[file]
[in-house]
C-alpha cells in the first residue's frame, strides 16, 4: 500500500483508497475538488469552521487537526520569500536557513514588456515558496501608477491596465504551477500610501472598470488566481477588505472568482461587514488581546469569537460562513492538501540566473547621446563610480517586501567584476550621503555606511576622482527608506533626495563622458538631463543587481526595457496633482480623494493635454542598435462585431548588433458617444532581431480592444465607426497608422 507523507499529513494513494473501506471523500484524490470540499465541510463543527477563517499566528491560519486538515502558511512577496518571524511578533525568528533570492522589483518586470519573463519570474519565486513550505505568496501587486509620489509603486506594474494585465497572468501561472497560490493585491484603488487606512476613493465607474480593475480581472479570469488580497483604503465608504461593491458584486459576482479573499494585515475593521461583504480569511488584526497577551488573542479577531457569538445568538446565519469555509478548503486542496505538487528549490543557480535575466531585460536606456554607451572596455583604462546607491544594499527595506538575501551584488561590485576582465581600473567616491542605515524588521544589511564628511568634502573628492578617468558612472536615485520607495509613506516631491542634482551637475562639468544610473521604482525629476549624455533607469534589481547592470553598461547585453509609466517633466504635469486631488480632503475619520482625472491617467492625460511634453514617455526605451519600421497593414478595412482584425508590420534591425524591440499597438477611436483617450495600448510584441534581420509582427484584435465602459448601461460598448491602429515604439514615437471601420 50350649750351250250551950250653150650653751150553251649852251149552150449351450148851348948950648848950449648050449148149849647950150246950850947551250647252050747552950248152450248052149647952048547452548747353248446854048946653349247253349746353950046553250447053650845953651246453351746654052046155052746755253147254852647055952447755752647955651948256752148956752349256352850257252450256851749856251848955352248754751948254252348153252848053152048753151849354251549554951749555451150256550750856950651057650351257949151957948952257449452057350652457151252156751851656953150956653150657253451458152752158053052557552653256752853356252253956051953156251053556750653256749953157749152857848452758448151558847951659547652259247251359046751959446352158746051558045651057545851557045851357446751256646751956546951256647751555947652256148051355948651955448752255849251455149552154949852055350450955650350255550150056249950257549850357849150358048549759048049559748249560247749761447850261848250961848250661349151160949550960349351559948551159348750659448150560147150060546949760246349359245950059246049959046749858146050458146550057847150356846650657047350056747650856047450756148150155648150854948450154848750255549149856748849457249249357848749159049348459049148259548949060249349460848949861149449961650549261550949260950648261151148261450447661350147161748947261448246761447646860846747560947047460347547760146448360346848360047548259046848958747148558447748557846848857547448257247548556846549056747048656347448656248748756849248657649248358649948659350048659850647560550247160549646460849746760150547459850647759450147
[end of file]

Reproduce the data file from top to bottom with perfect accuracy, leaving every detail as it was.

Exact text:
[in-house]
C-alpha cells in the first residue's frame, strides 16, 4: 500500500483508497475538488469552521487537526520569500536557513514588456515558496501608477491596465504551477500610501472598470488566481477588505472568482461587514488581546469569537460562513492538501540566473547621446563610480517586501567584476550621503555606511576622482527608506533626495563622458538631463543587481526595457496633482480623494493635454542598435462585431548588433458617444532581431480592444465607426497608422 507523507499529513494513494473501506471523500484524490470540499465541510463543527477563517499566528491560519486538515502558511512577496518571524511578533525568528533570492522589483518586470519573463519570474519565486513550505505568496501587486509620489509603486506594474494585465497572468501561472497560490493585491484603488487606512476613493465607474480593475480581472479570469488580497483604503465608504461593491458584486459576482479573499494585515475593521461583504480569511488584526497577551488573542479577531457569538445568538446565519469555509478548503486542496505538487528549490543557480535575466531585460536606456554607451572596455583604462546607491544594499527595506538575501551584488561590485576582465581600473567616491542605515524588521544589511564628511568634502573628492578617468558612472536615485520607495509613506516631491542634482551637475562639468544610473521604482525629476549624455533607469534589481547592470553598461547585453509609466517633466504635469486631488480632503475619520482625472491617467492625460511634453514617455526605451519600421497593414478595412482584425508590420534591425524591440499597438477611436483617450495600448510584441534581420509582427484584435465602459448601461460598448491602429515604439514615437471601420 50350649750351250250551950250653150650653751150553251649852251149552150449351450148851348948950648848950449648050449148149849647950150246950850947551250647252050747552950248152450248052149647952048547452548747353248446854048946653349247253349746353950046553250447053650845953651246453351746654052046155052746755253147254852647055952447755752647955651948256752148956752349256352850257252450256851749856251848955352248754751948254252348153252848053152048753151849354251549554951749555451150256550750856950651057650351257949151957948952257449452057350652457151252156751851656953150956653150657253451458152752158053052557552653256752853356252253956051953156251053556750653256749953157749152857848452758448151558847951659547652259247251359046751959446352158746051558045651057545851557045851357446751256646751956546951256647751555947652256148051355948651955448752255849251455149552154949852055350450955650350255550150056249950257549850357849150358048549759048049559748249560247749761447850261848250961848250661349151160949550960349351559948551159348750659448150560147150060546949760246349359245950059246049959046749858146050458146550057847150356846650657047350056747650856047450756148150155648150854948450154848750255549149856748849457249249357848749159049348459049148259548949060249349460848949861149449961650549261550949260950648261151148261450447661350147161748947261448246761447646860846747560947047460347547760146448360346848360047548259046848958747148558447748557846848857547448257247548556846549056747048656347448656248748756849248657649248358649948659350048659850647560550247160549646460849746760150547459850647759450147